Maya grows a lot throughout the novel. She comes to understand that things change, and she has to be able to give a little as she fights for what she wants and needs. She’s easy to empathize with: change is hard, especially big changes, especially when they upend the way things have been your whole life. But she has excellent role models in her life- her father, teachers, people in her neighborhood- to give her an idea of what the work looks like to create a true community and to be a responsible adult (being a teenager and learning these lessons is hard; I wouldn’t go back to that age for anything!), and her growth is truly admirable.

I live in a fairly diverse neighborhood, which I love. But it’s still majority white, and I fully admit I don’t know all that much about gentrification, so I’m very glad I read this nuanced take on it, that showed the many sides of it and what it could be like (at one part near the end, a very positive part where the neighborhood comes together after an unfortunate chaotic incident). One of the reasons I read so much is to understand the world, to understand the perspectives of people whose lives aren’t like mine, who have lived in different places and in different ways and who have different takes on issues. Seeing the gentrification of Maya’s neighborhood through her eyes clued me into an angle that I wouldn’t necessarily have been able to consider on my own, simply because her life and my life are different. The best books do that, and This Side of Home showed me what a neighborhood looks like when it doesn’t quite work for everyone, and what it takes to make it work for everyone. This has given me a LOT to think about, and Ms. Watson’s book is something I’m going to be carrying with me forever.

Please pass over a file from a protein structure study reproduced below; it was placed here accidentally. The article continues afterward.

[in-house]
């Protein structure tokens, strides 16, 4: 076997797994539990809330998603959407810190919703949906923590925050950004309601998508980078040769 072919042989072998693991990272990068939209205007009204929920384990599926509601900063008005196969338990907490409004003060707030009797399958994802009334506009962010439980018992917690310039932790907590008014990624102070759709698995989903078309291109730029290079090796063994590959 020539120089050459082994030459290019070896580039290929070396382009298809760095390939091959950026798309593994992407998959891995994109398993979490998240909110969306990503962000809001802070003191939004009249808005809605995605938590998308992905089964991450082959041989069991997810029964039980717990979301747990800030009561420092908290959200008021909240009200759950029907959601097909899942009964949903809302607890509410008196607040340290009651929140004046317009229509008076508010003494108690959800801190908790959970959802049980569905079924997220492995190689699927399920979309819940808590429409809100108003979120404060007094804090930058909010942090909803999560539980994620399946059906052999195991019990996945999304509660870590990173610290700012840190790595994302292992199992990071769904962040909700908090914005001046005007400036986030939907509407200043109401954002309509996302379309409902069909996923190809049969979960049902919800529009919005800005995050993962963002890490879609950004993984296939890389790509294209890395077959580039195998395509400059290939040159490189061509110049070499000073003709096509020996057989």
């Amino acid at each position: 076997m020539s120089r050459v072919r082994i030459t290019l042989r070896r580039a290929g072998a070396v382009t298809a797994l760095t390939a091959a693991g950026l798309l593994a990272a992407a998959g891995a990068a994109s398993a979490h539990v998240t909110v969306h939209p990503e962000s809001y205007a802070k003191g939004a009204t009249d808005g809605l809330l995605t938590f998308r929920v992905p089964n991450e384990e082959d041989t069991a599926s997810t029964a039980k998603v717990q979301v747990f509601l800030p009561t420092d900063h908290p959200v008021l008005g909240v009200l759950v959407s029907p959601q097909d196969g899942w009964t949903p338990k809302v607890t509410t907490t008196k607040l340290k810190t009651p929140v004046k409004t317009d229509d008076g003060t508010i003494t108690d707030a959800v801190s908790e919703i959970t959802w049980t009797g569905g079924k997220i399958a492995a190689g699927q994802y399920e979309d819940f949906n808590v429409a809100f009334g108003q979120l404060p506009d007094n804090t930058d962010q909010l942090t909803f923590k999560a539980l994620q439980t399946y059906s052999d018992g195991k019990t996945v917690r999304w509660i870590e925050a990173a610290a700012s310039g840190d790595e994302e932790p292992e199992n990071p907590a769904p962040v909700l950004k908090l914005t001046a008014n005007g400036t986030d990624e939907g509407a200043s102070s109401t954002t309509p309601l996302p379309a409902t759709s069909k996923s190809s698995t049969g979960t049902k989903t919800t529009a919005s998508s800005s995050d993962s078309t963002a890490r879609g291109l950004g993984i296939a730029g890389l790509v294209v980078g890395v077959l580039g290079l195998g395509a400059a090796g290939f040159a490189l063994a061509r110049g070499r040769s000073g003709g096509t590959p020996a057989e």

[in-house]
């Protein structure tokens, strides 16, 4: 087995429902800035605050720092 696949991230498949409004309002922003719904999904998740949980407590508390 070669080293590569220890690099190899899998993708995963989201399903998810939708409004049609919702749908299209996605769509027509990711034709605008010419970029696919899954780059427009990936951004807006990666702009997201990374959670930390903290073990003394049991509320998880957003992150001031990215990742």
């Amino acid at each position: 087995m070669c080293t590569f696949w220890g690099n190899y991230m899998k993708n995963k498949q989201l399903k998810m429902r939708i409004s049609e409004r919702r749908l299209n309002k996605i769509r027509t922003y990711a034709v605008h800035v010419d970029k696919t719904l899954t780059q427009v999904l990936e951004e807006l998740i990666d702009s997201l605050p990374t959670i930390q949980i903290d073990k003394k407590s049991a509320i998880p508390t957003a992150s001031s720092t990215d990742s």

This is an excellent, timely novel. Highly recommended.

Visit Renée Watson’s website here.

Follow her on Twitter here.

fiction · YA

Book Review: Sick Kids in Love by Hannah Moskowitz

I’ve enjoyed Hannah Moskowitz since she first blasted onto the YA scene with Break in 2009. Her addition to It’s a Whole Spiel blew me away, and so I was thrilled that the next book on my TBR (ebook edition, since that’s what I’m focused on now) was her Sick Kids in Love (Entangled: Teen, 2019). The tagline for this book is, ‘They don’t die in this one,’ which was a relief to read (you know, having been traumatized by all the Lurlene McDaniel tragedy porn I read growing up, and then again by John Green with The Fault in Our Stars). I still stressed out while reading this excellent book, though.

Isabel is sick. She’s had rheumatoid arthritis since she was eight (not diagnosed until age nine), so she knows pain and what it’s like to live with a debilitating illness, what it’s like to have to plan your entire life around your unpredictable body, what it’s like to have no one around you really get what it’s like to live with this always hanging over you, what it’s like for an illness to just be part of who you are. She doesn’t date- for a lot of reasons- but then she meets Sasha, another chronically sick kid, and her life turns upside down. Sasha gets it. Sasha understands what it’s like to have a body he can’t trust. And dammit, he’s cute with a capital CUTE.

When she decides to let go and jump in with both feet, things are…good. There are the usual romance ups and downs: they annoy each other; they like different things; Isabel can’t make up her mind about anything; both of them have struggles with their conditions. And then the little things become big things, and things get tough. Isabel needs to learn to make decisions, to speak up for herself and maybe learn to make the necessary changes that come when you’re no longer alone and have to compromise to get along.